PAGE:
In the following example, I have bound the click event with a button.
  1. @page "/databindingExample"  
  3. <h3>Event Binding</h3>  
  4. <br />  
  5. <button onclick=@ButtonClicked>Event Binding Example</button>  
  6. <br />  
  7. <br />  
  8. <button onclick=@(() => Console.WriteLine("Inline:Button Clicked"))>Inline Event Binding</button>  
  10. @functions {  
  11.     void ButtonClicked()  
  12.     {  
  13.         Console.WriteLine("Button Clicked");  
  14.     }  
  15. }  
We can also handle the child component event into a parent component. It can offer the callback that the parent component can use to react to an event. In the following example, I have created child component with button and handle child component button event to parent component on OnSomeEvent.
  1. <h4>This is Child Component</h4>  
  2. <br />  
  3. <button onclick=@OnClick>Click Me(child component)</button>  
  5. @functions {  
  6.     public Action OnSomeEvent { getset; }  
  8.     private void OnClick()  
  9.     {  
  10.         OnSomeEvent?.Invoke();  
  11.     }  
  12. }  
Parent Compoent 
  1. @page "/databindingExample"  
  3.  <h3>Handle Child Component event in parent Component</h3>  
  4.  <ChildComponent OnSomeEvent=@ChildEventClicked />  
  6. @functions {  
  7.     void ChildEventClicked()  
  8.     {  
  9.         Console.WriteLine("Child event clicked");  
  10.     }  
  11. }  
Manually Trigger UI Refresh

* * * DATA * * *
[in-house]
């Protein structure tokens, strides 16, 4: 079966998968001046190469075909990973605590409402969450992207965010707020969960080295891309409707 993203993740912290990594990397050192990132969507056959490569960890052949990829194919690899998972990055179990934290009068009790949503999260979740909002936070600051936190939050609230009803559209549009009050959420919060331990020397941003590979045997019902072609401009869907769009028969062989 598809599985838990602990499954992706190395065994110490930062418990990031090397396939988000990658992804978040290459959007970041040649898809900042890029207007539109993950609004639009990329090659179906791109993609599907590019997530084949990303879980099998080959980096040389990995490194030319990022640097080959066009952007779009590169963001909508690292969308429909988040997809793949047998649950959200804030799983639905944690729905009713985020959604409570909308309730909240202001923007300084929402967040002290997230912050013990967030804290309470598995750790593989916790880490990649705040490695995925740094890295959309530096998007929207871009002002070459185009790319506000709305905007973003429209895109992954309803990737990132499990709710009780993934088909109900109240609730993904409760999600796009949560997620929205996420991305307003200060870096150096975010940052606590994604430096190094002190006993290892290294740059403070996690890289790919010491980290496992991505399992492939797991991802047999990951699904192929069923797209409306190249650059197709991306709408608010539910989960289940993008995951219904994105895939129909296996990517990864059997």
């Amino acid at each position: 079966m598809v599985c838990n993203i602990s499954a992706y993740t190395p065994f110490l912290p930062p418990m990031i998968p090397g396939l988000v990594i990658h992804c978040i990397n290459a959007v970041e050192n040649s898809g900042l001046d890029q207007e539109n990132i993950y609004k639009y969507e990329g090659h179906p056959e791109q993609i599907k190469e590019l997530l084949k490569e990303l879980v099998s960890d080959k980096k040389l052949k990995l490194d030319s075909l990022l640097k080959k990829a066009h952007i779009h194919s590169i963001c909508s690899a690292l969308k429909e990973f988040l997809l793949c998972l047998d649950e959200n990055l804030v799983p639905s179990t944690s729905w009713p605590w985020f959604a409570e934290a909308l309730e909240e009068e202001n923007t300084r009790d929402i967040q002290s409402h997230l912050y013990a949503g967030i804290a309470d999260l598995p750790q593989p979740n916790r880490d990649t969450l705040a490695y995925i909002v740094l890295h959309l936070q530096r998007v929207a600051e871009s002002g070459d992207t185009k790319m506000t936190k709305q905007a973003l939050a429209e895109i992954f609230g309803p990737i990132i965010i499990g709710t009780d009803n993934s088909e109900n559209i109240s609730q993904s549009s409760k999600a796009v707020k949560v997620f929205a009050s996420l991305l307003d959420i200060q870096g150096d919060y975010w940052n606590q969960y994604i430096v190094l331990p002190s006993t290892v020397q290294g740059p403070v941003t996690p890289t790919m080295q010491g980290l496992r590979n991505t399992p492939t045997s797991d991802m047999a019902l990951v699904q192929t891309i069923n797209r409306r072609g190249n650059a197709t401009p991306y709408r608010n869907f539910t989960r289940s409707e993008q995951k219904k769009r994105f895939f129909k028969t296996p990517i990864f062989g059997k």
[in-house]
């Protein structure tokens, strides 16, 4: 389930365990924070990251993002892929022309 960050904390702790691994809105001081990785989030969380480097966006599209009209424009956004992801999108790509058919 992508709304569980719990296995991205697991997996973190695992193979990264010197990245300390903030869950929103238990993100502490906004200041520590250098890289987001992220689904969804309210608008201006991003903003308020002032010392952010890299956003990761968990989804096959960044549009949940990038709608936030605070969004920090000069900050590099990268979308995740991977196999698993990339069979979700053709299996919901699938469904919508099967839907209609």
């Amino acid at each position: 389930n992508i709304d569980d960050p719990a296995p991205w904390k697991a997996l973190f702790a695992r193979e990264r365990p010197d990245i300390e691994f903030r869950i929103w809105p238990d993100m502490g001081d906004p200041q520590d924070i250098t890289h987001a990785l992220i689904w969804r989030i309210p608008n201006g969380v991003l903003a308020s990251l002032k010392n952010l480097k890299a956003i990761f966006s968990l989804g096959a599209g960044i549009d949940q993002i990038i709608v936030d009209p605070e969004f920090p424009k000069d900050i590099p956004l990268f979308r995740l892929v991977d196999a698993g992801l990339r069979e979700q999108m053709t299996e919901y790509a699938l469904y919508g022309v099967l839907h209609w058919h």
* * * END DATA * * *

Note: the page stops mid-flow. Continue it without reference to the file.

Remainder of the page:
Blazor automatically detects the necessary UI changes in many scenarios such as button click. However, In some scenarios, we need to trigger UI refresh manually. To do this, BlazorComponent provides the method "StateHasChanged" method". In the following example, I have updated the value of currentCount variable in the timer event. It is not detected by the Blazor hence we need to call StateHasChanged method tho refresh UI with correct currentCount value.
  1. @page "/databindingExample"  
  3.     @using System.Threading;  
  5.     <h3>Manually Trigger UI Refresh</h3>  
  7.     Counter: @CurrentCount  
  8.     <br />  
  9.     <br />  
  10.     <button onclick=@Countdown>Start Countdown</button>  
  11. @functions {  
  12.     void Countdown()  
  13.     {  
  14.         var timer = new Timer(TimeCallBack, null, 1000, 1000);  
  16.     }  
  18.     void TimeCallBack(object state)  
  19.     {  
  20.         if (CurrentCount > 0)  
  21.         {  
  22.             CurrentCount--;  
  24.             // Note:following line is necessary because Blazor would not recognize the state change hence not refresh the UI  
  25.             this.StateHasChanged();  
  26.         }  
  27.     }  
  28. }   


The Blazor provides one-way and two-way data binding that is similar to modern client frameworks, such Angular. It provides event binding with very limited events but support for more events is added in the new version.
You can view or download the source code from the GitHub link here